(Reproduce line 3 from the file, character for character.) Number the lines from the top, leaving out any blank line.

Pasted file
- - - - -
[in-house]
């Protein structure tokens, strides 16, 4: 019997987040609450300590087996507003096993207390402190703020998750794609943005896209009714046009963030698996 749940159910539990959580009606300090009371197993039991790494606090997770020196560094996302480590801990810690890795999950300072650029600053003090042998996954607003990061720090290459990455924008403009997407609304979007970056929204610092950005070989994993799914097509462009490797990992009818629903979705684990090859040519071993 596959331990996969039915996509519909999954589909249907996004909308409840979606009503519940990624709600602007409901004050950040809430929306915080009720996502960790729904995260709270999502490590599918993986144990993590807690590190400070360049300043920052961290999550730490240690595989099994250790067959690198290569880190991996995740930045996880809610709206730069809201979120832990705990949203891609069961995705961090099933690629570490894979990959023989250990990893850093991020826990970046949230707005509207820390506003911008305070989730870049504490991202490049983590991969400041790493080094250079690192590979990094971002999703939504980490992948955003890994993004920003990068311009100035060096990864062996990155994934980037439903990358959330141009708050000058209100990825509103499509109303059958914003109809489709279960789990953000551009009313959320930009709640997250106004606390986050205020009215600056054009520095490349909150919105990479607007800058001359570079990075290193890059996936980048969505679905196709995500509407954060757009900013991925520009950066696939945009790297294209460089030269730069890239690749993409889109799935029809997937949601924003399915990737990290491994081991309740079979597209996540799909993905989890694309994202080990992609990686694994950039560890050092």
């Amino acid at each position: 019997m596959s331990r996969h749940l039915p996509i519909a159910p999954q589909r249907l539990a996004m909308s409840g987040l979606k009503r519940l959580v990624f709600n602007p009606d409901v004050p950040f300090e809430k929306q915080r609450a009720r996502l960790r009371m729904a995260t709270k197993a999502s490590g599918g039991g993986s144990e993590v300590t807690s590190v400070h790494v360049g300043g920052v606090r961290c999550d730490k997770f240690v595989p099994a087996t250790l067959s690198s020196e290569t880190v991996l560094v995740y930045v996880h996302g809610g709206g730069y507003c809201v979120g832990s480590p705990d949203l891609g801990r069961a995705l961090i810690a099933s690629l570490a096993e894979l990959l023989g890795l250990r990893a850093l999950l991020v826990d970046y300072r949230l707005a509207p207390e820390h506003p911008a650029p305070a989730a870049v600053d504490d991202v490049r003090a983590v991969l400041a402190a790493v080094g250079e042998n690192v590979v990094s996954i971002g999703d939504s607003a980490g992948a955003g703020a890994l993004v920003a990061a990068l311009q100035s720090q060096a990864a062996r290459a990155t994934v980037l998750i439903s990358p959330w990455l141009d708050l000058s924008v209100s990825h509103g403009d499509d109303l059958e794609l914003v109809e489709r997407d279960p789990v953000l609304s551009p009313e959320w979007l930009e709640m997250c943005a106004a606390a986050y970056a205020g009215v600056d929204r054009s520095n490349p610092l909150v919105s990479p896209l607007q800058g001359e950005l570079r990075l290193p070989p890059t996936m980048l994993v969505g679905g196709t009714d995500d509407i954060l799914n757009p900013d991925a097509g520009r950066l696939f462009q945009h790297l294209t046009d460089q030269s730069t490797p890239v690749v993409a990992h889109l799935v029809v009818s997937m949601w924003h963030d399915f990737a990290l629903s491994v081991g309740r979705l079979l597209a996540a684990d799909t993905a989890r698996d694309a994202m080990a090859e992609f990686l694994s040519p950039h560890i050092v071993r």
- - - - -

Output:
């Amino acid at each position: 019997m596959s331990r996969h749940l039915p996509i519909a159910p999954q589909r249907l539990a996004m909308s409840g987040l979606k009503r519940l959580v990624f709600n602007p009606d409901v004050p950040f300090e809430k929306q915080r609450a009720r996502l960790r009371m729904a995260t709270k197993a999502s490590g599918g039991g993986s144990e993590v300590t807690s590190v400070h790494v360049g300043g920052v606090r961290c999550d730490k997770f240690v595989p099994a087996t250790l067959s690198s020196e290569t880190v991996l560094v995740y930045v996880h996302g809610g709206g730069y507003c809201v979120g832990s480590p705990d949203l891609g801990r069961a995705l961090i810690a099933s690629l570490a096993e894979l990959l023989g890795l250990r990893a850093l999950l991020v826990d970046y300072r949230l707005a509207p207390e820390h506003p911008a650029p305070a989730a870049v600053d504490d991202v490049r003090a983590v991969l400041a402190a790493v080094g250079e042998n690192v590979v990094s996954i971002g999703d939504s607003a980490g992948a955003g703020a890994l993004v920003a990061a990068l311009q100035s720090q060096a990864a062996r290459a990155t994934v980037l998750i439903s990358p959330w990455l141009d708050l000058s924008v209100s990825h509103g403009d499509d109303l059958e794609l914003v109809e489709r997407d279960p789990v953000l609304s551009p009313e959320w979007l930009e709640m997250c943005a106004a606390a986050y970056a205020g009215v600056d929204r054009s520095n490349p610092l909150v919105s990479p896209l607007q800058g001359e950005l570079r990075l290193p070989p890059t996936m980048l994993v969505g679905g196709t009714d995500d509407i954060l799914n757009p900013d991925a097509g520009r950066l696939f462009q945009h790297l294209t046009d460089q030269s730069t490797p890239v690749v993409a990992h889109l799935v029809v009818s997937m949601w924003h963030d399915f990737a990290l629903s491994v081991g309740r979705l079979l597209a996540a684990d799909t993905a989890r698996d694309a994202m080990a090859e992609f990686l694994s040519p950039h560890i050092v071993r």